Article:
If \(\mathbb{L}\) is in P then \(H(\lvert S \rvert)\) is \(O(1)\), since for large enough \(\lvert S \rvert\) it computes the fixed index of the Turing Machine that solves \(\mathbb{L}\) in polynomial time. But then \(\mathbb{L}\) is just SAT with a polynomial amount of padding so if \(\mathbb{L}\) is in P so is SAT. This leads to \(P = NP\).

(2) \(\mathbb{L}\) is not NP-complete

If \(\mathbb{L}\) is \(NP\) complete then there is (by definition) a polynomial reduction, \(\mathbb{G}\), from SAT instances to instances of \(\mathbb{L}\). Let’s say \(\mathbb{G}\) runs in \(O(n^c)\) steps where \(n\) is the size of the SAT instance being reduced. And \(\mathbb{G}\) maps a SAT instance, \(T\), to the string \(S + “1” * \lvert S \rvert^{H(\lvert S\rvert)}\) where \(S\) is also a SAT instance. We will show that there is a constant \(t_{max}\) such that if \(\lvert T \rvert \ge t_{max}\) then \(\lvert S \rvert \lt \lvert T \rvert\). This means we could build a polynomial time SAT solver that repeatedly applies \(\mathbb{G}\) to reduce a SAT instance until it is of size \(\le t_{max}\), after which the problem can be brute forced in constant time. This again leads to \(P = NP\).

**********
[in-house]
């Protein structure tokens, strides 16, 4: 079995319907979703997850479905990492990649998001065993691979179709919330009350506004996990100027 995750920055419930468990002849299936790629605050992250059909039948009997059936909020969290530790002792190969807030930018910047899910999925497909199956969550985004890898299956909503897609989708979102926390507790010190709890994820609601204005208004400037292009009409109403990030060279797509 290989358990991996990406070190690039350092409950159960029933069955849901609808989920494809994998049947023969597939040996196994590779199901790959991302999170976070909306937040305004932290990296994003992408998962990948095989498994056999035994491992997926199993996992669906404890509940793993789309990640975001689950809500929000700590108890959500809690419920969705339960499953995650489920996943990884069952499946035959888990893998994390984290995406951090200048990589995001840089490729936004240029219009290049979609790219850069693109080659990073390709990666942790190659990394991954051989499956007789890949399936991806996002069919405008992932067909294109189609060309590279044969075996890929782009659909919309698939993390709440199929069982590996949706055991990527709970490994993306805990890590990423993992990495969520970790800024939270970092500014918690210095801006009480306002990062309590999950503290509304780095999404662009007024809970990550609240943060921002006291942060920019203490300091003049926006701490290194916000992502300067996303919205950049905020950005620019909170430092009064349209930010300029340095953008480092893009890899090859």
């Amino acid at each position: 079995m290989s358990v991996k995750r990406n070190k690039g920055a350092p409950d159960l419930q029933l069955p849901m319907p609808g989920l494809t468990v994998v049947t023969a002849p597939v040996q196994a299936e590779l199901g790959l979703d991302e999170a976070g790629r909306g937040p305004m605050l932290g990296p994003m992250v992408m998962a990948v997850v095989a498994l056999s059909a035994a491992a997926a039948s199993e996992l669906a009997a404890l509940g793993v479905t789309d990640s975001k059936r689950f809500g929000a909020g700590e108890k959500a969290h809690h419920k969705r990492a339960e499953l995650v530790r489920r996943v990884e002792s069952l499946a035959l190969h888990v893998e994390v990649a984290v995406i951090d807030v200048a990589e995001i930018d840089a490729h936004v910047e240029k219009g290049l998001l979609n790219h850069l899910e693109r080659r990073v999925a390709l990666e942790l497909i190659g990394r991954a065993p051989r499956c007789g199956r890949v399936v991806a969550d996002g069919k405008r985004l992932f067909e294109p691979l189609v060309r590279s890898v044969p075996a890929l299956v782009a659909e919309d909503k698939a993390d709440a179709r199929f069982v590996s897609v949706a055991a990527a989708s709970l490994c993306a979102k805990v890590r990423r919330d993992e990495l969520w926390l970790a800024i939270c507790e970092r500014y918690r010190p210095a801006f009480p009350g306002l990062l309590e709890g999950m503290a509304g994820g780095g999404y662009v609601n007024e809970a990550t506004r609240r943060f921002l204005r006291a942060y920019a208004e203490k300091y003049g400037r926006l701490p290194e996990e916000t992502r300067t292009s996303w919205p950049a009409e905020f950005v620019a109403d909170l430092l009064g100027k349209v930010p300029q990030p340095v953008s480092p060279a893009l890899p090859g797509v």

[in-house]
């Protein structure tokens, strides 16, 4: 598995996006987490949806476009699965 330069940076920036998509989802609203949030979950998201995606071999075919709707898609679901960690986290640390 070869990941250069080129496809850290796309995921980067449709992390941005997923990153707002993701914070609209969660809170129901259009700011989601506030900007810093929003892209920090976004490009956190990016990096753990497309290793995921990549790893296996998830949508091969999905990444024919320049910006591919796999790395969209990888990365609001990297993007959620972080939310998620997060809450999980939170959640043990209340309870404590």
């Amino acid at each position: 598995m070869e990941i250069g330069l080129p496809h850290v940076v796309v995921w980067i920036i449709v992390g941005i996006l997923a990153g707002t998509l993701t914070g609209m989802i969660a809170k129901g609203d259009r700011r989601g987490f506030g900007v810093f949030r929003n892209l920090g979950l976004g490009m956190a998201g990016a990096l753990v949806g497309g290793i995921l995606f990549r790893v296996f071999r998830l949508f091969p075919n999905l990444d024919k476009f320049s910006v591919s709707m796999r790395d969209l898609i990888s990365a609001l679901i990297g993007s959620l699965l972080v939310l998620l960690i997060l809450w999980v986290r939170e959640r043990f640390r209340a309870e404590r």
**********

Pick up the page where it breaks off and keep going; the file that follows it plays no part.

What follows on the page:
\(\lvert T \rvert \ge t_{max}\) \(\Rightarrow\) \(\lvert S \rvert \lt \lvert T \rvert\) can be shown as follows:

\(\mathbb{G}\) runs in \(O(\lvert T \rvert^c)\) so \(\exists\) \(t_0\) such that \(\lvert T \rvert \ge t_0\) \(\Rightarrow\) the reduction algorithm runs in at most \(k * \lvert T \rvert^c\) steps where \(k\) and \(c\) are both constants. \(\mathbb{G}\) can write at most one character in each step of execution so the length of the “reduced” instance of \(\mathbb{L}\) can at most be \(k * \lvert T \rvert^c\) characters longer than \(\lvert T \rvert\). I.e. \(\lvert T \rvert \ge t_0\) \(\Rightarrow\) \(\lvert S\rvert + \lvert S \rvert^{H(\lvert S\rvert)} \le \lvert T \rvert + k * \lvert T \rvert^c\).